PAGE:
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## 2.2.3 Reemission

For the determination of the arrival flux distribution the reemitted flux distribution must be known. This work assumes that the reemission is related to the incident flux distribution by

 (2.15)

is the reemission probability function which describes the conditional probability for the emission of a particle of species and energy into direction , if a particle of species , direction , and energy strikes the surface at point . is the number of process relevant particle species. This model assumes that the time between the incidence and the induced reemissions is negligible. A further assumption is that the new particles are reemitted exactly from the same location, where the incident particle has hit the surface.

The description, using the reemission probability function, is quite general in the sense that many effects can be properly treated. For example, perfect reflection of particles of type would be described by

 (2.16)

A more realistic description of specular-like reflexions of ions is given in [15]. If the incident direction is given by the azimuthal and the polar angle relative to the surface normal with and , then the average reemitted direction is . Here is a constant parameter smaller than, but close to . The reemitted direction is distributed around according to

 (2.17)

with .

Diffusive reemission of a neutral particle species is usually described by the relation

 (2.18)

Here is the probability that an incident particle remains sticking on the surface. The directional distribution of diffusive reemitted particles follows the Knudsen cosine law [37]. Since the total kinetic energy of neutrals is usually given only by their thermal energy, the energy distribution of neutrals can be neglected.

The incidence of high energetic ions can lead to sputtering of particles on the surface, which are redeposited somewhere else. For example, if denotes ions and denotes a sputtered particle type for which the kinetic energy can be neglected and a cosine-like directional distribution can be assumed, the reemission probability function takes the form [60]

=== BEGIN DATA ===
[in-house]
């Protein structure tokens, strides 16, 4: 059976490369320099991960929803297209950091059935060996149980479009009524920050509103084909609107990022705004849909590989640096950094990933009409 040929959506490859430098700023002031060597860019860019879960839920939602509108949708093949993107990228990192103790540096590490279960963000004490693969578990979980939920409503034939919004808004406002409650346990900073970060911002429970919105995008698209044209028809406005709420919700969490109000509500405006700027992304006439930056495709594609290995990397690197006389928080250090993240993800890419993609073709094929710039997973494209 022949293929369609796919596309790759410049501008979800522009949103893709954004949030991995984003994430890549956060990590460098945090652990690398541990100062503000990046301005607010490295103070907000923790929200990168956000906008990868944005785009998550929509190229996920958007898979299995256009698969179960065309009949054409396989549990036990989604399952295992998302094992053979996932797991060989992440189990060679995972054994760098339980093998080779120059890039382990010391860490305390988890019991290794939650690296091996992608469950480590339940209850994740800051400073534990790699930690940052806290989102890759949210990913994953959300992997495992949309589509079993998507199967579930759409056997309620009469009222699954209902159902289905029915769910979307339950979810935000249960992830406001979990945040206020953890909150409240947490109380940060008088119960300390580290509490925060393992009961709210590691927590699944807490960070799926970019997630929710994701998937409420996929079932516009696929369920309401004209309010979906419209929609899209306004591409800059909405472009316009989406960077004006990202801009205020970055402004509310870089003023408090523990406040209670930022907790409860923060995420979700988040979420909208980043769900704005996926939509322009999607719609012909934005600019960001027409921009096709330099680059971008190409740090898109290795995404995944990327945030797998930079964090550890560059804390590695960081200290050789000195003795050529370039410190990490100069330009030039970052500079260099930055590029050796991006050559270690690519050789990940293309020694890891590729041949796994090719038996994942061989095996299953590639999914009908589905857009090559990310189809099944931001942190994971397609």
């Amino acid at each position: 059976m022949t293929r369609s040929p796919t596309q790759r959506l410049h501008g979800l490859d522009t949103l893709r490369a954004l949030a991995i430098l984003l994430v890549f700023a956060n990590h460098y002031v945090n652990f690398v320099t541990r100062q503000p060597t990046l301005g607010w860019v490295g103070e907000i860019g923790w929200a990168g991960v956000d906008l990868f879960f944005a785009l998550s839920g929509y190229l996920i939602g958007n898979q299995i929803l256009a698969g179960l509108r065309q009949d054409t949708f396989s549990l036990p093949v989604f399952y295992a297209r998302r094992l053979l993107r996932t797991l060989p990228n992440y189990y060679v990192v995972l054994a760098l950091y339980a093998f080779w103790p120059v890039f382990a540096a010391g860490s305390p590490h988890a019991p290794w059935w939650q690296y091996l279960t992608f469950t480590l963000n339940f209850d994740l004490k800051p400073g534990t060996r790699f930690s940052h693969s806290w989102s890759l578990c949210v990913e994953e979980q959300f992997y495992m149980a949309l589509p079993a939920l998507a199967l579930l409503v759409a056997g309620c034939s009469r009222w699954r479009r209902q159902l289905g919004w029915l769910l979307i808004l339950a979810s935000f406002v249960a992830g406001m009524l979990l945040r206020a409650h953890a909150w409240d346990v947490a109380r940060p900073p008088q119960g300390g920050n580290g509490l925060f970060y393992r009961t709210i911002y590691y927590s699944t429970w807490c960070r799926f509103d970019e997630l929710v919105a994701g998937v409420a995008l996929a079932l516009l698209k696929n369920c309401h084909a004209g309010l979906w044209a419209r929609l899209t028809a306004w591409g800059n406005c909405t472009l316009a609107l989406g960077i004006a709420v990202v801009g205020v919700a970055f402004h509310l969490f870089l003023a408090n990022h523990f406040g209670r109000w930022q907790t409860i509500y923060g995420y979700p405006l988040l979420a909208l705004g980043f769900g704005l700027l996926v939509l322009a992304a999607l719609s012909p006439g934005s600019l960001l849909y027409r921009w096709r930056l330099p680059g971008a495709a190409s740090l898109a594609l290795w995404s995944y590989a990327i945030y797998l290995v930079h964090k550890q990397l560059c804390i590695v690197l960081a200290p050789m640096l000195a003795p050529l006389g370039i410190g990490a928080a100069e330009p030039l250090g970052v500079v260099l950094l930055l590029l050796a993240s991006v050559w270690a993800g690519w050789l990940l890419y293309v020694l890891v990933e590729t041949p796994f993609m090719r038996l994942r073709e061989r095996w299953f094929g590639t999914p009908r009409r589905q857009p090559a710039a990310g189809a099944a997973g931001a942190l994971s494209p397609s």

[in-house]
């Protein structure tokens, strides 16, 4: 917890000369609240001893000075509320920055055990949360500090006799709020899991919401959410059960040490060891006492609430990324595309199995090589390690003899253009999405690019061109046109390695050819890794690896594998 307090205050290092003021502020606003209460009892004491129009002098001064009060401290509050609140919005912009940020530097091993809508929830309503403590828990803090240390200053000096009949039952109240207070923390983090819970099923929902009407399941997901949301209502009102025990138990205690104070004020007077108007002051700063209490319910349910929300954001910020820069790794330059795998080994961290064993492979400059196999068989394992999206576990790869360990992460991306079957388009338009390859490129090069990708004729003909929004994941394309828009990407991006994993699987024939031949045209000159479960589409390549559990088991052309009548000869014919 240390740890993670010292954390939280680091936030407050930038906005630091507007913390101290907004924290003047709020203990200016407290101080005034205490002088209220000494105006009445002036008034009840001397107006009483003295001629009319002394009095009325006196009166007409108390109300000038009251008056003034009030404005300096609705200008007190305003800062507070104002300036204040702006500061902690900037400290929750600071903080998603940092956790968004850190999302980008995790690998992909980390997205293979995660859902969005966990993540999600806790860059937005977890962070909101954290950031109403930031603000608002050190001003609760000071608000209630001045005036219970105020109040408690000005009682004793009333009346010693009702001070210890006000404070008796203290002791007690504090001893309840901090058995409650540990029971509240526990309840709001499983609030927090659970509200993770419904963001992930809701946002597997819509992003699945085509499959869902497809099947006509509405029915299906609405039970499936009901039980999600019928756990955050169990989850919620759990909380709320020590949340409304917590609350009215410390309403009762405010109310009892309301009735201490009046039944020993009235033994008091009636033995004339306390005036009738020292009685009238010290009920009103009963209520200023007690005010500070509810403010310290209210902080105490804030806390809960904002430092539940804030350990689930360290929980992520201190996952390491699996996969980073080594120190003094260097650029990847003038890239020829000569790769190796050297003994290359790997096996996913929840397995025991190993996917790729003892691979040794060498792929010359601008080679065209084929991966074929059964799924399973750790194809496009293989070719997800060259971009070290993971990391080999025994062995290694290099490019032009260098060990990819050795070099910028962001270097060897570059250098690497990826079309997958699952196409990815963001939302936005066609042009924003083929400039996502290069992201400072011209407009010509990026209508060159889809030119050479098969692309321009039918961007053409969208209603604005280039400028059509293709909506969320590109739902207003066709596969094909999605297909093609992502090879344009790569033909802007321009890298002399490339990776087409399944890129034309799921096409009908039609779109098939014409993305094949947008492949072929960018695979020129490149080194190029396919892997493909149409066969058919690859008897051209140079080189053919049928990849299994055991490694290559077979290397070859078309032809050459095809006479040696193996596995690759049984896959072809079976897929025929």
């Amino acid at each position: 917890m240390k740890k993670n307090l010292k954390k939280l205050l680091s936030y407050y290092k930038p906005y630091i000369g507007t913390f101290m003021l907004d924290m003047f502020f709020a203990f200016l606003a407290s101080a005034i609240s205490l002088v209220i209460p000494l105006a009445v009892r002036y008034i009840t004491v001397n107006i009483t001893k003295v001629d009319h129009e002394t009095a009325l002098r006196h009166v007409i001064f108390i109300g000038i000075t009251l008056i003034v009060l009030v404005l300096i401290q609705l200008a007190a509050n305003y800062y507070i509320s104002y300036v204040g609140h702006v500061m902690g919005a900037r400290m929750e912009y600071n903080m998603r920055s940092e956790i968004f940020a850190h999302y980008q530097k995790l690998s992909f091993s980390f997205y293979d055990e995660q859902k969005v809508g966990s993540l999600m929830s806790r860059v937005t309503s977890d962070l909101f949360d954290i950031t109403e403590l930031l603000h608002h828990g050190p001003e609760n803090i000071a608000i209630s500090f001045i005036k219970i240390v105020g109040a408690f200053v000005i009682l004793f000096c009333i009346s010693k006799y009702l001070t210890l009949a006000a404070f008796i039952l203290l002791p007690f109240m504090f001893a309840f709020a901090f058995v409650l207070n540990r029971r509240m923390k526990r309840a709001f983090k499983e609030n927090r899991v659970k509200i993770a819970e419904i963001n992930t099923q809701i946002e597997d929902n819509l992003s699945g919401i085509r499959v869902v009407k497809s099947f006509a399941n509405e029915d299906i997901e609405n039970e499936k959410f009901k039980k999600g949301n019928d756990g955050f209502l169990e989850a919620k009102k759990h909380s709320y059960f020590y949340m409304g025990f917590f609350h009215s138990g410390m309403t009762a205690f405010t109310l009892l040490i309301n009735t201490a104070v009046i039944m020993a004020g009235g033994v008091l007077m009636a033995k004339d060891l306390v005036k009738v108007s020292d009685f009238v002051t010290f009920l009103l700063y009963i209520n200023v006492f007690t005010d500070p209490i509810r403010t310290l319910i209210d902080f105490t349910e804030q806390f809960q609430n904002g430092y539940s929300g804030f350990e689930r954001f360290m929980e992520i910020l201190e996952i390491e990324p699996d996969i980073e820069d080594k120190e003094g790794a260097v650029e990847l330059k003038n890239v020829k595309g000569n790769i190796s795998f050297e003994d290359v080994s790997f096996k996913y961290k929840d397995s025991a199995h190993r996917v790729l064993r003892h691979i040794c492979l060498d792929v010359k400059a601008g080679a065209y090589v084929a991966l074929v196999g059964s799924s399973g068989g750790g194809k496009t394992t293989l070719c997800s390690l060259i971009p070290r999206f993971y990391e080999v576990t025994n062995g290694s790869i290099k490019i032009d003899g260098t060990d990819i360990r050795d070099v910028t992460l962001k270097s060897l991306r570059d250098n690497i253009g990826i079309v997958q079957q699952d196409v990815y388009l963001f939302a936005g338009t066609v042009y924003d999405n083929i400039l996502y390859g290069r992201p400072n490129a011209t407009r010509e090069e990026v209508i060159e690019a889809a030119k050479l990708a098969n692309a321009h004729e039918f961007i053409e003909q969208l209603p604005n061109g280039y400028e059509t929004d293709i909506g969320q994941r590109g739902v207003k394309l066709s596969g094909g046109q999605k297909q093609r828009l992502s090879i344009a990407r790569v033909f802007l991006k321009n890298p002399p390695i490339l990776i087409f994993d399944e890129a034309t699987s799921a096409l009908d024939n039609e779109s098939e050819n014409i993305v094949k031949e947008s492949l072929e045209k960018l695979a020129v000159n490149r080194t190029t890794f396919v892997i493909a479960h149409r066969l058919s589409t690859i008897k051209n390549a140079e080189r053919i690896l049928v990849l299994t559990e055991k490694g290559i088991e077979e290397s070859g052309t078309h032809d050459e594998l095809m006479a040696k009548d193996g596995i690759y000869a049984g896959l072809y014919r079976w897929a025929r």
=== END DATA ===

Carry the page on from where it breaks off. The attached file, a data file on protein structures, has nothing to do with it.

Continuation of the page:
(2.19)

Here is a yield function describing the average number of sputtered particles per incidence of an ion at angle and energy . Commonly, yield functions are approximated by

 (2.20)

This reflects the observed linear growth with the root of the incident energy , which must be larger than the threshold energy to permit sputtering [120]. The angular dependence is usually obtained by measurements. A semi-empirical formula was proposed by Yamamura et al. [76,136]

 (2.21)

Here and are positive fitting parameters. For this function exhibits a maximum at inclined incidence and is decreasing towards zero for .

In general, the reemission probability function may itself depend on the flux distribution

 (2.22)

For example, the sticking probability in (2.18) can depend on the so-called surface coverage which describes the fraction of occupied surface sites. The coverage may be influenced by the fluxes of inhibitors which adsorb on the surface and lead to some passivation of the surface. If the reemission probability function shows a dependence on the flux distributions, (2.15) will be non-linear and the calculation of the particle transport will get more complicated. This issue will be addressed in further detail in Section 5.4.1.

Finally, it should be noted that in the presence of different material regions the reemission probabilities are also dependent on the material type on the surface. As an example, the type and the number of sputtered particles vary with the material on the surface. Therefore, for each material type exposed during the process, an individual reemission probability function must be defined.

Next: 2.3 Surface Kinetics Up: 2.2 Transport Kinetics Previous: 2.2.2 Feature-Scale Transport

Otmar Ertl: Numerical Methods for Topography Simulation